A young 30-ish couple recently recounted what they called their “horror” story of a business and a livelihood that was about to collapse. After studying in a yeshiva for 5 years, David and his wife Molly opened a small retail store with money from in-laws and an older brother. The business appeared to be doing well during the first two years, enough so that they decided to expand the business to an on-line operation.
David admitted that he got “carried away” with the on-line, so much so that he apparently neglected the retail establishment. He used whatever profits he made in the store to prop up the on-line business. Within two years, he found himself with a mounting debt, insufficient take home funds, and a business that was on the verge of collapse. You guessed it; he blamed much of his troubles on a business slowdown due to the recession but a closer look showed that the economic downturn was only a minor factor.
Doing some forensics on the business, I found that it had potential and that it would be a shame to close it down. That’s when I recommended that the business retain a consultant to help restructure the business, or as I sometime believe is to restructure the “thinking” on the business.
The consultant divided the tasks at hand to include debt restructuring, infrastructure, and future business model. Although there were some bitter pills to swallow, David recognized that the alternative was to shut down the business altogether, something he shuddered to think about. He admitted that one of his hires was doing tasks he did in the beginning, but when he got busy with the e-commerce, he retained the help. The consultant forced him to lay off the “expensive” worker, to resume doing those tasks himself and to suspend further investment into the on-line business.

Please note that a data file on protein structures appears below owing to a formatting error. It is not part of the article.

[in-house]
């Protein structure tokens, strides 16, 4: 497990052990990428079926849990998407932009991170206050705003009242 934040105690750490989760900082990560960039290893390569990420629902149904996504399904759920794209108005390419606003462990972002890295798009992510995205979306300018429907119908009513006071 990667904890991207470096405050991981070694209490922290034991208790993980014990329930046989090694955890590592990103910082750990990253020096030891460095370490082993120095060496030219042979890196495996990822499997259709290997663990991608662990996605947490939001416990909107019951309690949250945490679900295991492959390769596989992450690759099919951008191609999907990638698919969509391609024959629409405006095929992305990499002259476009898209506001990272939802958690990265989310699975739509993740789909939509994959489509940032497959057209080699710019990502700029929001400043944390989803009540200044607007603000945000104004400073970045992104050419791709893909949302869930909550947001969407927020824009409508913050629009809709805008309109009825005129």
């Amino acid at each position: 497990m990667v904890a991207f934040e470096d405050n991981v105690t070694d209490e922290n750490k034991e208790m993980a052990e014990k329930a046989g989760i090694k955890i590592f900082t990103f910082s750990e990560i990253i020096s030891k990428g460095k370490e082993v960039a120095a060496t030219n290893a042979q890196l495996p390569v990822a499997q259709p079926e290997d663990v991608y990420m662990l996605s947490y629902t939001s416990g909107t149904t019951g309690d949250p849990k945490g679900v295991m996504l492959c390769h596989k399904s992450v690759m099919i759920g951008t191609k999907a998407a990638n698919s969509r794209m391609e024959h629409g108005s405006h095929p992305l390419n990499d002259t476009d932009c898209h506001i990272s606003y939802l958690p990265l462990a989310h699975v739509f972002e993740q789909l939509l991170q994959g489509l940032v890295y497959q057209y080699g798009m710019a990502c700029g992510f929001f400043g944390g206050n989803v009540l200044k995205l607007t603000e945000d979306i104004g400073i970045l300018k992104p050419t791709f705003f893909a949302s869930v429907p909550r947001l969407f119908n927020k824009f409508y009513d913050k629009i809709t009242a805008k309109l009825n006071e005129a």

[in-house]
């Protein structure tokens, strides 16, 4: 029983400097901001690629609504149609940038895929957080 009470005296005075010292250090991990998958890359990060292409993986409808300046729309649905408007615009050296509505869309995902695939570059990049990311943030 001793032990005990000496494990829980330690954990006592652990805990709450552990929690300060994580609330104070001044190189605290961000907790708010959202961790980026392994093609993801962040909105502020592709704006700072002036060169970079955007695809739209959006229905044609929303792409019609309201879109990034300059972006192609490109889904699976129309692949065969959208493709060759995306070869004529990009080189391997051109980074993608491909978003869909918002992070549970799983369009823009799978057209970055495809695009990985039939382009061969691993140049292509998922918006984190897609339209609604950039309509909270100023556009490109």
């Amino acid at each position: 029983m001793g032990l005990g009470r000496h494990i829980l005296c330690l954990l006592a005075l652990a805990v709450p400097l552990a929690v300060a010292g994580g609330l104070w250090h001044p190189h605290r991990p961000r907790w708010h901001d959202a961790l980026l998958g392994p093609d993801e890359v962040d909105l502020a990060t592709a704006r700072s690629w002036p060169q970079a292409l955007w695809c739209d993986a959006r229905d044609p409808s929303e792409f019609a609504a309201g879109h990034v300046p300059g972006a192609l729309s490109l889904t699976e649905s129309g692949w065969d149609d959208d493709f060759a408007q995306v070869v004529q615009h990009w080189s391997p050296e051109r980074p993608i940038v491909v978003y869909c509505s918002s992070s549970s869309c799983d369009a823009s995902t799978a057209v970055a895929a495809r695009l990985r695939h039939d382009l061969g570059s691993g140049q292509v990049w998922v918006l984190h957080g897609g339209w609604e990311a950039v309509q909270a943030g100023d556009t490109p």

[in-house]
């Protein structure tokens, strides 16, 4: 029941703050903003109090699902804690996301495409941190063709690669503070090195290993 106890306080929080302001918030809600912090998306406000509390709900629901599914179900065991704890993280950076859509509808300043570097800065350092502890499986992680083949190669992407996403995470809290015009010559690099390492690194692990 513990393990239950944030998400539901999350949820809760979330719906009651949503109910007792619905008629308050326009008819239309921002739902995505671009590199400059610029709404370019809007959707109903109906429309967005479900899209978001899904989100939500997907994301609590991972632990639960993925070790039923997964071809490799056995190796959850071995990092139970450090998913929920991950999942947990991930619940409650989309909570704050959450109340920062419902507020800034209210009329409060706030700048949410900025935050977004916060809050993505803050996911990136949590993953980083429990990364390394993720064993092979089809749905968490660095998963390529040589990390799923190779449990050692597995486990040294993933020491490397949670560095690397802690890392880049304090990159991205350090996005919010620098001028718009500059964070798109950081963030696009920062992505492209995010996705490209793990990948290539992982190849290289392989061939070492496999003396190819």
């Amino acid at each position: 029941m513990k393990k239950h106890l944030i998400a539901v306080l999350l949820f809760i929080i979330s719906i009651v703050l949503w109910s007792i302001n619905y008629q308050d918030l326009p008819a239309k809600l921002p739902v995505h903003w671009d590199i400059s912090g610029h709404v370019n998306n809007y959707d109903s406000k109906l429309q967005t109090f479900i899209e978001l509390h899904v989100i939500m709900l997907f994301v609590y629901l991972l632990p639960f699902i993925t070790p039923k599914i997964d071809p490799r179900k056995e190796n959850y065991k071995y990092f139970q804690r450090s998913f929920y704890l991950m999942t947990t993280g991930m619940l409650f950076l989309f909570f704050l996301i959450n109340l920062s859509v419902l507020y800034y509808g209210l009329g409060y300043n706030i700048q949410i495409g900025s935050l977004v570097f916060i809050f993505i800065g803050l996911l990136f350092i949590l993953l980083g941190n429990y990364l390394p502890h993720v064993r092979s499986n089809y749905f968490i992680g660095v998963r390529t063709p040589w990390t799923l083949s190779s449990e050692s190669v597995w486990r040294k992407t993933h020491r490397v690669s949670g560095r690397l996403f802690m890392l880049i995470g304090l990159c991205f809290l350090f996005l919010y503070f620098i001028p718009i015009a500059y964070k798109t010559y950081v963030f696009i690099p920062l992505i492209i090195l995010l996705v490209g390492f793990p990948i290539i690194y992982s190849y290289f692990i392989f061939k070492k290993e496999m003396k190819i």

Molly, who had been led to believe that the business was doing extremely well, simply withdrew to care for her home and the children. She was very instrumental in the early success of the business. She seemed to have an excellent rapport with customers and did the buying very well. The obvious recommendation was for her to return to rebuild the retail establishment.
The debt restructuring went much better than expected as most of the creditors were only too happy to have the business continue in a recession. Some insisted on COD but most even granted the business better credit terms than before. A few were adamant that David share his plans for the future, to simply make them more comfortable that there is a future in the business.
One of the biggest challenges was getting David to reposition his thinking of the business. It seems that in the past he lost focus on his core business and “jumped” to other ventures. This caused him to perhaps overlook opportunities that he had with his original business.
Restructuring has become a necessity for many businesses dealing with the reality of doing business in a down economy. There is no cookie cutter model that applies to all businesses, but I have found that there are some common denominators, most of which David and Molly had to deal with. For example, many people allow debt to pile up simply because they are somehow convinced that better days lie ahead. When the sun does not shine, as expected, the roof can cave in.
I strongly believe that many businesses end up in trouble simply because they do not reach out for professional help. One business consultant remarked that not reaching out for professional help is like “talking to yourself.” It is really important to include someone who is not emotionally attached to the business and who can offer objective advice.
Reconstructing, say business experts, can sometimes simply mean retooling. They recommend that every business take stock of their status and re-evaluate the way they do business. What worked a decade ago may no longer be applicable in today’s rapidly changing business environment. There should be no fear of making a business “leaner and meaner,” the experts say.
David and Molly seem to be on their way to recovery even as uncertainty remains whether the economy as a whole is in recovery. They now understand the value of being focused on the profit center before venturing on to other enterprises. As it turns out, David has not given up on the on-line business and was at this writing negotiating with another entity to merge the sites. One of the benefits would be that the other entity has strong on-line management. Restructuring may not be for everyone, but then again, maybe it just is!If you enjoyed this post, make sure you subscribe to my RSS feed!blog comments powered by Disqus